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Everyone who knows me (or reads this site) knows that I am pretty merciless when it comes to making fun of stuff. Bloggers are currently in my crosshairs, especially outdoor/adventure/sports bloggers.

Since the Geargals site has become more popular, I’ve been pinged by a few outdoorish blogs so I got curious and did some reading. My conclusion: blogs written by outdoorish people are bad. Hilariously bad. As an outdoorish person with a web site, I really don’t know what to think about my conclusion, but my opinion stands. I’ve read five accounts of the same endurance race, written by five different participants – each covers not only their story but everyone else’s story, and each of them are remarkably the same: “It was far, really far. And very cold, and really snowy. I got really cold. I had to ski and ski and ski and ski and then I slept. And then I ate a bunch, and then slept, and I was cold so I skied to get warm. Then I ate. [Insert name of other participant] was struggling, because it was very cold and the race was very long, and very snowy.” The tendency to mention other bloggers is my favorite part. You get these people together and they ALL have to blog about each other, and make ego-massaging comments about how badass and hardcore the other bloggers are.

And the pictures! The pictures. Oh, my. How many billions of pictures do they need to post? “Here is the view from the start. Here is the view 20 minutes later. Here is the view from my lunch spot. Here is a picture of my muddy boot. Wow, that mud hole sure was muddy! Here is a picture of my skis. Here is a picture of my totally disgusting sweaty, blistered, shriveled feet. Here is a picture of my car at the end of my hike.” God! Give me a break. Stop. Please stop. No one wants to see the 11th picture in a row of the same micro-dot on a hillside a quarter mile away that you claim is a mountain goat.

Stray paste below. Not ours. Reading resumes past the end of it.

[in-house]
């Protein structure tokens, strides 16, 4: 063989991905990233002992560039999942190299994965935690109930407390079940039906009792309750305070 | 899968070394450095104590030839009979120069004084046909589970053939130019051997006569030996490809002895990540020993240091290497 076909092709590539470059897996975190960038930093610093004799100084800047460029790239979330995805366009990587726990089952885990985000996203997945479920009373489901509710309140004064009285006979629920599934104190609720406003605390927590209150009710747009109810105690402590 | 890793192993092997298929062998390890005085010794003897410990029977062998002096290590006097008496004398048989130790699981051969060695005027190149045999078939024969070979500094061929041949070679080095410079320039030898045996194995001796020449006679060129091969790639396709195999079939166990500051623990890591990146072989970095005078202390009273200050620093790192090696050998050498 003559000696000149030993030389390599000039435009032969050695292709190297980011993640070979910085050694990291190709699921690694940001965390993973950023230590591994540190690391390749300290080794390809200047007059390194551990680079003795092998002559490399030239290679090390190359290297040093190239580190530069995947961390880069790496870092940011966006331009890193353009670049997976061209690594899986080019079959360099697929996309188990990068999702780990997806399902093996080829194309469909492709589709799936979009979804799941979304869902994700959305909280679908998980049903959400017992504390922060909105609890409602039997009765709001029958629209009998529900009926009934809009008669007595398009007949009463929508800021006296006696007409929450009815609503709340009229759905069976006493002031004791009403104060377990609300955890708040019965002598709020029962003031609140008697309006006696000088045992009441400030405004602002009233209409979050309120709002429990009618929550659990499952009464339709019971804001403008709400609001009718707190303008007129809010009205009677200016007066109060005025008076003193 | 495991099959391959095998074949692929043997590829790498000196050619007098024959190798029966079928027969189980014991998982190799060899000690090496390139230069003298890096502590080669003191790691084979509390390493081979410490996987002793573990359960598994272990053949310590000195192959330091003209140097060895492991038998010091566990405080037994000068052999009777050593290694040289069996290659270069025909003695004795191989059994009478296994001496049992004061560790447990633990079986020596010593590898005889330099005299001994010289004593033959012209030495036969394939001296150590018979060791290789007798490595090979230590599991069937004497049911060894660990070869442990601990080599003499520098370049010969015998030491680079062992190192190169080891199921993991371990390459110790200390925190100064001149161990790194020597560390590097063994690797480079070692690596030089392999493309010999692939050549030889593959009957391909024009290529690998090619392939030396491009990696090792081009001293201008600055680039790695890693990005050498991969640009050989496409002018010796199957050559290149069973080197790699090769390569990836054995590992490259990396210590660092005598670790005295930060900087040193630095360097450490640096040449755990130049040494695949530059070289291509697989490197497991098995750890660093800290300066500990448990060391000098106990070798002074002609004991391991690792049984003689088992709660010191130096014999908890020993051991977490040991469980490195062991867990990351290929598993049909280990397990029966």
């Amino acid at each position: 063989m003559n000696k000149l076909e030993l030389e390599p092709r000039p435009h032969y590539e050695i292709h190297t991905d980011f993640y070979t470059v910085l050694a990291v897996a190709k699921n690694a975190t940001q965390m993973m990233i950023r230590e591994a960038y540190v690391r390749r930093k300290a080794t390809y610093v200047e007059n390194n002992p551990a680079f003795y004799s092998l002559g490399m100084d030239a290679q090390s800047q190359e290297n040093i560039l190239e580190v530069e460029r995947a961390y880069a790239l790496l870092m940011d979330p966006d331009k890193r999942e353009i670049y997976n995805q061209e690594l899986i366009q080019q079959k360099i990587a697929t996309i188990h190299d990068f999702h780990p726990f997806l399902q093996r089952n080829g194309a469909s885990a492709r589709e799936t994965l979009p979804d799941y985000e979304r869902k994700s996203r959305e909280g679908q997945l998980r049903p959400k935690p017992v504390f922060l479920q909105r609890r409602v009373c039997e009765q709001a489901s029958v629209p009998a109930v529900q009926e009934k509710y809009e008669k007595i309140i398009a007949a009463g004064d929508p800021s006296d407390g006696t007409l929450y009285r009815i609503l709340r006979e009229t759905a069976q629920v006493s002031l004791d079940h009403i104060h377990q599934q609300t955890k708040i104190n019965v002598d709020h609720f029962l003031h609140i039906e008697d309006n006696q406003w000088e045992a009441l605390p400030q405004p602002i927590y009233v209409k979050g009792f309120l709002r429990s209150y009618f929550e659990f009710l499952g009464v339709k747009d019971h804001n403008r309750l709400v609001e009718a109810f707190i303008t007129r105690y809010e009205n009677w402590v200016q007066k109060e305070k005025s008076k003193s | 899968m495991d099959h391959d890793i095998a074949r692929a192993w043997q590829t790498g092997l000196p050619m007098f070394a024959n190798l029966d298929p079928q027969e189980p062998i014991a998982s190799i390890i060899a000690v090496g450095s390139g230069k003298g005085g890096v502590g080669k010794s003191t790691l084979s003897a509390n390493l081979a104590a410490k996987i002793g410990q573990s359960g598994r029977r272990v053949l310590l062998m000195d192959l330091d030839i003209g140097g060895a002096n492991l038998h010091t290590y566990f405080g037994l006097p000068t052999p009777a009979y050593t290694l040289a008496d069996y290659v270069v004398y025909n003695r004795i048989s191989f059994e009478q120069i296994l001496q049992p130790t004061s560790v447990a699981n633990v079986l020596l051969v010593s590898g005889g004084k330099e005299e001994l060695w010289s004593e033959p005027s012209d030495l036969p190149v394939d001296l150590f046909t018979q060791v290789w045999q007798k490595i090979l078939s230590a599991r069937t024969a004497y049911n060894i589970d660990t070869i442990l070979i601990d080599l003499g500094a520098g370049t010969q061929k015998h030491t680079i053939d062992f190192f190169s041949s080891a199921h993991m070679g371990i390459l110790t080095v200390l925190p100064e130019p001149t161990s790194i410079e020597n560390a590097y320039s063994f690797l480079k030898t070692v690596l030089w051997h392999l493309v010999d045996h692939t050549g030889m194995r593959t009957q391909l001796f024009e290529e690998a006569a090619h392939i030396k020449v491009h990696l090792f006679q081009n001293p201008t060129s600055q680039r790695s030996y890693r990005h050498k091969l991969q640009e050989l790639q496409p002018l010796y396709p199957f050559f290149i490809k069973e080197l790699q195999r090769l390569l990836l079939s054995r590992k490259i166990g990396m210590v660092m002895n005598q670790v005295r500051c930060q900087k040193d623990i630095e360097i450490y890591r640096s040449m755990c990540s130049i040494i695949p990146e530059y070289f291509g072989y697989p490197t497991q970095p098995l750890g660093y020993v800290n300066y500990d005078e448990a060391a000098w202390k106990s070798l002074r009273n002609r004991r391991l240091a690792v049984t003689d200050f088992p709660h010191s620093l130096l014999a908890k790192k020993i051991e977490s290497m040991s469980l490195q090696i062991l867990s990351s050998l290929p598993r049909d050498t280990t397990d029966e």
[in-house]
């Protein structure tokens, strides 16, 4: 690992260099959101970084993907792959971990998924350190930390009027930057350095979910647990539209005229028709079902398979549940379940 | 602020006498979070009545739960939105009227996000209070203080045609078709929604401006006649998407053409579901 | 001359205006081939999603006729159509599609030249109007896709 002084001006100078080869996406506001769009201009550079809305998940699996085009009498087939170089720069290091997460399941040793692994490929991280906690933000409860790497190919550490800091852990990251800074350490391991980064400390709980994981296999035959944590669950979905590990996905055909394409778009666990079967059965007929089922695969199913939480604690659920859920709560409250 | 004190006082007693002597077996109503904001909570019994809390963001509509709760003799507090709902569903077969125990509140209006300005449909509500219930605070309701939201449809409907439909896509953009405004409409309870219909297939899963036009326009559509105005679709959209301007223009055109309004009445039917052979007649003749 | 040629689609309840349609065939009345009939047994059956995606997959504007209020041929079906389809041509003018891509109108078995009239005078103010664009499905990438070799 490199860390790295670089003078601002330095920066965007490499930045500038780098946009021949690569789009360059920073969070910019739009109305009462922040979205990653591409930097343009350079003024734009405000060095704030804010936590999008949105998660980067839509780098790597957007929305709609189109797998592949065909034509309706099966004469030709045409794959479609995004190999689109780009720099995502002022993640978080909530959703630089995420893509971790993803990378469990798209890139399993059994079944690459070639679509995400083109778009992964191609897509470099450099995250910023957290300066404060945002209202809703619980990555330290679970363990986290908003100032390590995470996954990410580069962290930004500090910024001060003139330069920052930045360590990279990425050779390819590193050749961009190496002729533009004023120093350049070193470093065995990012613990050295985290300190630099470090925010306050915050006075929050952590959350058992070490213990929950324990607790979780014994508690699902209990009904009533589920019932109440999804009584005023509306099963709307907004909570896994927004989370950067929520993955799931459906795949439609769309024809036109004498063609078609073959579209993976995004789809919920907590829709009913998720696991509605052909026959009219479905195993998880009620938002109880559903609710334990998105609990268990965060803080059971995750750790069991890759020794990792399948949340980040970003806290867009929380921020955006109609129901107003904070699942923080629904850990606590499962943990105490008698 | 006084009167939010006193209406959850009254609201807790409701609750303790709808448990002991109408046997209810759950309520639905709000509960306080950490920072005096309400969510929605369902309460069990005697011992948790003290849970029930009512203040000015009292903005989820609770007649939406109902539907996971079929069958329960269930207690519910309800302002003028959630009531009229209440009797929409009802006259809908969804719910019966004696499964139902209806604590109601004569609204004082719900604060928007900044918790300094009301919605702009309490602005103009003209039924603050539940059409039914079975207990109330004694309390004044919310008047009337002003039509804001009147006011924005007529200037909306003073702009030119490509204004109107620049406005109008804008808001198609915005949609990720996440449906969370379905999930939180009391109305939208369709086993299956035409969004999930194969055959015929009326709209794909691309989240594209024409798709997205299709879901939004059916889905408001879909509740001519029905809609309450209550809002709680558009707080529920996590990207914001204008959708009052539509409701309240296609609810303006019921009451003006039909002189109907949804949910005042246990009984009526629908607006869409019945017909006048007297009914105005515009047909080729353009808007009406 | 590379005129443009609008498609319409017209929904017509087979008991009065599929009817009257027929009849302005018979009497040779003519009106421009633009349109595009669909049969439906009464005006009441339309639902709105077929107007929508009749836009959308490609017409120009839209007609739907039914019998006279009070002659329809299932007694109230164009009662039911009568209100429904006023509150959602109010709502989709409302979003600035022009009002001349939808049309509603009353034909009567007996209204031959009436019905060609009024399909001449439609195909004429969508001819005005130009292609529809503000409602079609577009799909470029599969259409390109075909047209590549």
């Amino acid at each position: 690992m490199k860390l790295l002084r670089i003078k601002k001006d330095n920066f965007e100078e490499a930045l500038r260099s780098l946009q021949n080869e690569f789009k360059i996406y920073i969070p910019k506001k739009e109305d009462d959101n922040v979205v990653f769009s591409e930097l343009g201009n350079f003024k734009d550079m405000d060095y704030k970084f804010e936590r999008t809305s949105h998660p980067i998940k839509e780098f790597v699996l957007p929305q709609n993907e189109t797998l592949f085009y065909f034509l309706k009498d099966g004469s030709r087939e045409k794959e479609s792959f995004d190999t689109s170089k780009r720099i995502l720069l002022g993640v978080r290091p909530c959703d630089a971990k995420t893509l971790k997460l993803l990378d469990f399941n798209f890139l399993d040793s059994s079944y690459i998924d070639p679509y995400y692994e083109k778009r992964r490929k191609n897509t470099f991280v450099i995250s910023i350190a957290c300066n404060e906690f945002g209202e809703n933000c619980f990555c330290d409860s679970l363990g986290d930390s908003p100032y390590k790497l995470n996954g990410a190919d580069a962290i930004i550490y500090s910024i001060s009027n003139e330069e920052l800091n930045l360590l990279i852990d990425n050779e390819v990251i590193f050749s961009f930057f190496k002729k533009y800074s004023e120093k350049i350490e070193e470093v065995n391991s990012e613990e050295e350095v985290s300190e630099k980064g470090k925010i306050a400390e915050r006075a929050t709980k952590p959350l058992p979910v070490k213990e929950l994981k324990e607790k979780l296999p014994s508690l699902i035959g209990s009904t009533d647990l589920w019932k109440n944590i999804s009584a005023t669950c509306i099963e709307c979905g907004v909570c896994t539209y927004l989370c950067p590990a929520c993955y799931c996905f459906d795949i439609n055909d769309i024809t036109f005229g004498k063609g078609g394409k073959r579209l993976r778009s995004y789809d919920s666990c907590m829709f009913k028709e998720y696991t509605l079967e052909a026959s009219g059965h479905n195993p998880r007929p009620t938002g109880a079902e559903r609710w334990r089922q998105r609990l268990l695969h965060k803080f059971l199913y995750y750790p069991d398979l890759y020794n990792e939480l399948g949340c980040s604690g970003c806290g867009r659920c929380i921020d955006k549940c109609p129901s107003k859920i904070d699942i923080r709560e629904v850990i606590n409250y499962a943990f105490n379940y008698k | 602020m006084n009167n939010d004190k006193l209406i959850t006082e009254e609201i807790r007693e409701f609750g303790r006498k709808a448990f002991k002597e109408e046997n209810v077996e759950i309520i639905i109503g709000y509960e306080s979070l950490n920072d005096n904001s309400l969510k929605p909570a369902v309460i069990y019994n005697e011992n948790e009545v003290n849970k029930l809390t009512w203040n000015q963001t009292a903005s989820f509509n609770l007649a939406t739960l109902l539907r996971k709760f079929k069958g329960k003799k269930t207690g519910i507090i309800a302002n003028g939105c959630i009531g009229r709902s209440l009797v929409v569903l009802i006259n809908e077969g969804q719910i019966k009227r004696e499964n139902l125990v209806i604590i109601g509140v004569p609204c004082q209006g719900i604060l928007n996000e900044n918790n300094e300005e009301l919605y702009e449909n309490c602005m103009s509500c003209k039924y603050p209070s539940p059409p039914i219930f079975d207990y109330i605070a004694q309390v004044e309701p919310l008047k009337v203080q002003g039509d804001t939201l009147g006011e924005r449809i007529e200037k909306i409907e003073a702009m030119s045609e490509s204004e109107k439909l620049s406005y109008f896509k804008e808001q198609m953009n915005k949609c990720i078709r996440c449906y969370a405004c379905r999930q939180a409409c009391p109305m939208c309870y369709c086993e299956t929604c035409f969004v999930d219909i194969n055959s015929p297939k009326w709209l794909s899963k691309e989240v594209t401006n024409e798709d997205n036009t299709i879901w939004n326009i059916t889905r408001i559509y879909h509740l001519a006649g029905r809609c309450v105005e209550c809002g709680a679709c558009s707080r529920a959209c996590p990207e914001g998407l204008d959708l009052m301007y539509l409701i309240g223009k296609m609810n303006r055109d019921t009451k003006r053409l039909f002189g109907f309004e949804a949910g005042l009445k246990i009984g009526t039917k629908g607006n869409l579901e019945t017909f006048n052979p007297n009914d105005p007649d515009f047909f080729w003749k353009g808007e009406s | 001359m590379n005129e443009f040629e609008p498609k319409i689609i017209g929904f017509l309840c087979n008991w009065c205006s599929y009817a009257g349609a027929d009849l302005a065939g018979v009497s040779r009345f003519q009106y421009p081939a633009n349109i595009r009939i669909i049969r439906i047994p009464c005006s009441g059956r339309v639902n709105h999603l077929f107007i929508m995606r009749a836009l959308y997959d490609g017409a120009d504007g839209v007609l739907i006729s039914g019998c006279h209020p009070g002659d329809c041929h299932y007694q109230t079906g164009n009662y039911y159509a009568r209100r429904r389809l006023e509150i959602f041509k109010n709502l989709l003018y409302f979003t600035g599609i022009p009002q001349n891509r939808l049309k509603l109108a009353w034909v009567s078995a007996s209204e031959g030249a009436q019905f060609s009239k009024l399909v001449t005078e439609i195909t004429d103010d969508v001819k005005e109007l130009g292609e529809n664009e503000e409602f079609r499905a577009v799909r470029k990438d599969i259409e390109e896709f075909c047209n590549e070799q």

I also can’t get over the number of people who go on a trip and then scamper home to their computers to post the (usually rather mundane) photos all. over. the. Internet. In the course of my research for this article I found a few local folks who post the same trip reports over and over again, on over a DOZEN message boards. They use the same username on all of them. And post the same stuff. Hee! It’s too good. How much of a badass hardcore skier/biker/climber/whatever are you if 90% of your day is spent posting on the Internet – and not even hiding it? And I know I post on the Internet via this site all the time, but that’s different! It’s my actual JOB. It’s not the same. Shut up.

Hypocritical, you say? Hear me out – this blog is about gear. Lots of different kinds of gear, how it performs, and what it’s like. Most outdoor blogs are about….the blogger. One person who is convinced that the interwebs need to know their every move and thought. Hardly any actual, useful, interesting information is posted on these blogs because they are too focused on being soooooo self-contratulatory.

It’s painfully transparent that each and every one of these people is seeking attention, sponsorships, and/or jobs, but since very few of them can come up with anything other than the I’m-so-badass-and-committed-yet-amusingly-self-depracating schtick, none of them stand out. And because these blogs and message boards are just too good to be true and too funny not to be completely in-your-face serious, we’re honoring the outdoor blogger by featuring this MHW laptop bag. Of course, this is a women’s laptop bag, and my few hours of outdoor blogger research revealed the unconfirmed theory that most outdoor bloggers are dudes, so this might not be of help to actual bloggers. Which is OK, since they don’t seem to ever put their laptops away, so they probably don’t need a bag anyway.